Medical school prepares physicians to prescribe medications for prevention and treatment of disease, but little to no time is spent teaching something just as important: de-prescribing. In our current system of auto-refills, e-prescriptions, and mindless “checkbox” EMR medication reconciliation, patients may continue taking medications years after their original prescriber intended them to stop. There is no doubt that many Americans are over-medicated, and the problem
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At what point, we have to ask ourselves, does a medical error that we do over and over again cease to be an error, and simply become business as usual? At one of the patient safety conferences this week, where we reviewed sentinel events that occurred in the hospital and in the outpatient setting, one of the cases was about a patient who developed an abnormal cardiac rhythm as a result ...

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The opioid overdose epidemic was the centerpiece of U.S. Secretary of Health and Human Services Tom Price, MD’s West Virginia listening tour recently. While the tour was billed as an opportunity to gain knowledge on the epidemic, his response to his observations illustrates just how difficult it is to change attitudes and beliefs with information alone. In response to Herculean state-based and volunteer efforts to keep people alive -- not to ...

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Long before the Internet and direct-to-consumer advertising, the medical profession tried to reassure people about their health concerns. Remember “take two aspirins and call me in the morning?" Flash forward to today’s online “symptom checkers.” They are quizzes to see if someone has a certain disease and exhortations to see their doctor even if they feel fine. Once drug makers discovered that health fears and even hypochondria sell drugs, there seems ...

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I had an interesting conversation with a patient in the office some time ago. He was sent to me to evaluate abnormal liver blood tests, a common issue for gastroenterologists to unravel. I did not think that these laboratory abnormalities portended an unfavorable medical outcome. Beyond the medical issue, he confided to me a harrowing personal tribulation. Often, I find that a person’s personal story is more interesting and significant than ...

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A small study published this month showed that most Epipens retain their potency for at least 4 years after their expiration date. That’s no guarantee, of course. I’d still recommend as a “best practice” that families replace them as they expire. But it’s reassuring to know that they’ll usually be effective even when expired. And using an expired EpiPen is almost certainly better than using nothing ...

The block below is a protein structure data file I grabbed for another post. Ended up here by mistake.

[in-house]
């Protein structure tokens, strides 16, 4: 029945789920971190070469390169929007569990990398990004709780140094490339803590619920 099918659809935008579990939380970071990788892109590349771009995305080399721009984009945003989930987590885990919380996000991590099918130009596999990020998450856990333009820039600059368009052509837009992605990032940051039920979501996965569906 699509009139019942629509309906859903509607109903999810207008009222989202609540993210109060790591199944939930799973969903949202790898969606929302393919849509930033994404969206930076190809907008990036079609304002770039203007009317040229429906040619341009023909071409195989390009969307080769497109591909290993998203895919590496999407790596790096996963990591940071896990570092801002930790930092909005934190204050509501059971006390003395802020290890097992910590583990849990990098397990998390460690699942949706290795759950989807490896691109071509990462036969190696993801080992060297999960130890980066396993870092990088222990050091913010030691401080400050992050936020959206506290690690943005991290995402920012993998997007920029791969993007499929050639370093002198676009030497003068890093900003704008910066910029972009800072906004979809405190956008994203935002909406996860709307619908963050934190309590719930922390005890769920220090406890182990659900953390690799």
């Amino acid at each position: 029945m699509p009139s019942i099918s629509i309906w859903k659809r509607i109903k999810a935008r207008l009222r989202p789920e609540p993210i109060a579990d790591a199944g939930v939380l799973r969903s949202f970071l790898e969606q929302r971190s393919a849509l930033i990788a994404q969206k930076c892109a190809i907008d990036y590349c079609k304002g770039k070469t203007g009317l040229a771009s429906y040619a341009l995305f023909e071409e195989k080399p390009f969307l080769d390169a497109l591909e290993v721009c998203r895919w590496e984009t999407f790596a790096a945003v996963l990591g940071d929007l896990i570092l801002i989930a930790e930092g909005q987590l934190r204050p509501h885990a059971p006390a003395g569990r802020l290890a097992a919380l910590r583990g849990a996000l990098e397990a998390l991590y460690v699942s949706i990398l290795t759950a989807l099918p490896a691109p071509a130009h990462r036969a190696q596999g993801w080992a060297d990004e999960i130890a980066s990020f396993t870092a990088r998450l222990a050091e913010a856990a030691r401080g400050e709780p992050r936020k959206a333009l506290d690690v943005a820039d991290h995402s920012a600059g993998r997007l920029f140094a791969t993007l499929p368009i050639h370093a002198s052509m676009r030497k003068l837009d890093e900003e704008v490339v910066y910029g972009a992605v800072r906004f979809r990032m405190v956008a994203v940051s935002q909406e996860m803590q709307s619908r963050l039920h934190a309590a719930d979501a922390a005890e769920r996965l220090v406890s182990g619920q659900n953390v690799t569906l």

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acp new logoA guest column by the American College of Physicians, exclusive to KevinMD.com. One thing about me that even my closest friends are unaware of is that I am a zombie fighter. Unlike the ones in video games, TV series, or movies, the zombies that I fight in my practice are prescriptions that won’t die. They ...

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“Pigs get fat, but hogs get slaughtered,” the saying goes. And so may it prove to be true for the pharmaceutical industry. Three articles, all published May 3, illustrate the greed and egregious pricing by certain drug companies that are gaining public recognition and scrutiny. As an example, Marathon invested $370,000 to obtain the license for the data on “deflazacort,” a steroid available for about $1,200 a year in the United Kingdom. ...

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Opioids have become so closely associated with chronic pain that it is nearly impossible to talk about one without the other. When we look back just five years ago, when we were still in residency, news stories about chronic pain and opioid overdoses were not commonplace. Now, we find ourselves almost desensitized to each new opioid headline. We are general internists, primary care providers and junior faculty. We practice at ...

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I recently took a three hour online course on something I learned to do when I was a medical student. And I thought it was something I had been doing fairly well for the past 20 years.

New regulations have come down requiring all practitioners to take a CME-certified course on safe and effective management of opiates for acute and chronic pain. This has clearly ...

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